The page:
Travel Tips and Ideas

Indulge Your Travel Bug Without Catching Bugs

by User Not Found | Aug 15, 2011

(NewsUSA) - As summer kicks Americans' travel plans into gear, doctors start seeing more patients -- travel exposes tourists to all sorts of communicable bacteria and viruses. But with a little preparation, vacationers can enjoy sun and sand without catching coughs and sniffles.

Many people believe that planes' closed environments help germs spread, but in actuality, a normal airplane cabin circulates air more often than the average office building. And patients shouldn't worry about germs on blankets or pillows, either. Such items are carefully cleaned between flights, making contamination unlikely.

But airplanes do help germs spread in other ways. While the air in the cabin isn't stale, it is dry. On long flights, this desert-like air dries out passengers' mucus membranes, making them more susceptible to infection. Travelers can reduce their risk by staying hydrated, preferably with bottled water.

Passengers can also take steps to kill any germs that do land in their nose, mouth or eyes. An alcohol-free germ-protection spray, such as MyClyns, can be sprayed into the eyes, mouth, nose or minor cuts and abrasions, where it kills germs before they cause infection. Long used by first responders and health care professionals, MyClyns germ protection spray steps in where sanitizers may fail.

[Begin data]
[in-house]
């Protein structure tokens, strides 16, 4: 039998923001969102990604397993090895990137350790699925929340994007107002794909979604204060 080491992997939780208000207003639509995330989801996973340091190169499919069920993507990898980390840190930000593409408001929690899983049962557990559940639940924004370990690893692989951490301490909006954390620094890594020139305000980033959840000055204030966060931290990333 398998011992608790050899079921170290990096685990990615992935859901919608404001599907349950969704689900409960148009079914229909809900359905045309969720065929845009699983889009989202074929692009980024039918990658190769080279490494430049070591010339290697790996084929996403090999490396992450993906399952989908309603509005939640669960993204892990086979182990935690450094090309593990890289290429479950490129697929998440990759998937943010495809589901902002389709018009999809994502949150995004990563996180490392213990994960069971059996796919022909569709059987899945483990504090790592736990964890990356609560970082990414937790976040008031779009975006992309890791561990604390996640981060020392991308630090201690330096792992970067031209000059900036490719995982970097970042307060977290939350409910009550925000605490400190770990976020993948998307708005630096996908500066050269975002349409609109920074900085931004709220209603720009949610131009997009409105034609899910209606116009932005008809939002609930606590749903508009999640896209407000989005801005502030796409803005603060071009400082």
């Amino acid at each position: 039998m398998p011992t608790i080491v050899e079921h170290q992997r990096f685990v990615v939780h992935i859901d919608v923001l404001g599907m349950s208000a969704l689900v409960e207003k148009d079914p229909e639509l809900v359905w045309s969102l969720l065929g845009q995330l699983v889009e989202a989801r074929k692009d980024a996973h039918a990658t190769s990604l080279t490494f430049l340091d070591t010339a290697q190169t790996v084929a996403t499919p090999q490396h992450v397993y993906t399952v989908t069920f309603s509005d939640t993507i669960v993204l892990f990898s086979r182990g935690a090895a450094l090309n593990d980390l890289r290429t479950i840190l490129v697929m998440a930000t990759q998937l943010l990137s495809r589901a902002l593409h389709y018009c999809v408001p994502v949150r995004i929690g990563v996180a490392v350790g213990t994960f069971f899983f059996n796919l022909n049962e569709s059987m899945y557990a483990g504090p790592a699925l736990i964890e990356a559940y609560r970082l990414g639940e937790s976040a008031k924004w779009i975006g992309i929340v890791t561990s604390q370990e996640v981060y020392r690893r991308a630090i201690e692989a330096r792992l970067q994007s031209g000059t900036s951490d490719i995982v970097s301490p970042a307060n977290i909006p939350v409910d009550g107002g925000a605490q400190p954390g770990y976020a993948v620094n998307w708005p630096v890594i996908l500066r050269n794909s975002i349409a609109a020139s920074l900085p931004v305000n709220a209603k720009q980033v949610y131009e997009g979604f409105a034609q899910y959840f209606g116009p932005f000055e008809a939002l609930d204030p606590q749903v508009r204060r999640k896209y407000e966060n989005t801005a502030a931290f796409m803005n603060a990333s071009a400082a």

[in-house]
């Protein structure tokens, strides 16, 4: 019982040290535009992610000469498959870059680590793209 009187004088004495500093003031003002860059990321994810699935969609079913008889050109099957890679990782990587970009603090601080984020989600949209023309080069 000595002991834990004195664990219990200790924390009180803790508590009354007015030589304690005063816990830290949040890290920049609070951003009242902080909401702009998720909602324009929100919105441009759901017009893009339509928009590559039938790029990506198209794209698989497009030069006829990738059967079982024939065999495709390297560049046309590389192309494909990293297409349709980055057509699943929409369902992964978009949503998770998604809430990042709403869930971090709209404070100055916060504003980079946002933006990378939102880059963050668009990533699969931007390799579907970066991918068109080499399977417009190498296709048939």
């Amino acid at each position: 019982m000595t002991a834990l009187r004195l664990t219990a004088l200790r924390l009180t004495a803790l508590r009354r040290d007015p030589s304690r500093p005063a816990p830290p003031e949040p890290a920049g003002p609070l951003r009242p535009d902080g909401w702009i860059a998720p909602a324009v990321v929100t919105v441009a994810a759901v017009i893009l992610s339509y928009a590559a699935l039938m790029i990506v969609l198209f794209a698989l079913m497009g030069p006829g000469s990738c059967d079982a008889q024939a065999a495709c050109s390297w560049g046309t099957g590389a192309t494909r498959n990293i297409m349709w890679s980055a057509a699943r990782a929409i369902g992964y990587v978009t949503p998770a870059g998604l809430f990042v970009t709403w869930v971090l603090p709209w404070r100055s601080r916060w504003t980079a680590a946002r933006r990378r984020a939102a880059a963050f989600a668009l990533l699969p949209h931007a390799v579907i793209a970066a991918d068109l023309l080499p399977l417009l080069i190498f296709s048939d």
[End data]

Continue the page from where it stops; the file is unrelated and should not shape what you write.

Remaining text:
"The skin is an amazing organ and does a wonderful job protecting us," says Dr. Donald Locasto, Medical Director of the Cincinnati Fire Department and professor of emergency medicine at the University of Cincinnati. "But germs are given a fast track to enter when we touch our eyes, nose, mouth or an open wound. You can't spray hand sanitizer into your eyes -- its active ingredient is essentially alcohol."

That said, hand sanitizer is a must-have for air travelers. Passengers should wash their hands frequently, but on a plane, there's no guarantee that the water is not contaminated. For this reason, travelers should wash their hands with soap and water, then follow-up with hand sanitizer.

Air travelers can also reduce their risk by requesting a new seat when they're placed by obviously sick passengers, limiting caffeine and alcohol, and making sure that they are healthy and well-rested before flights.

As Dr. Locasto asserts, with precautions, "the only malady this year's savvy travelers will be afflicted by is a longing for a bit more time off."

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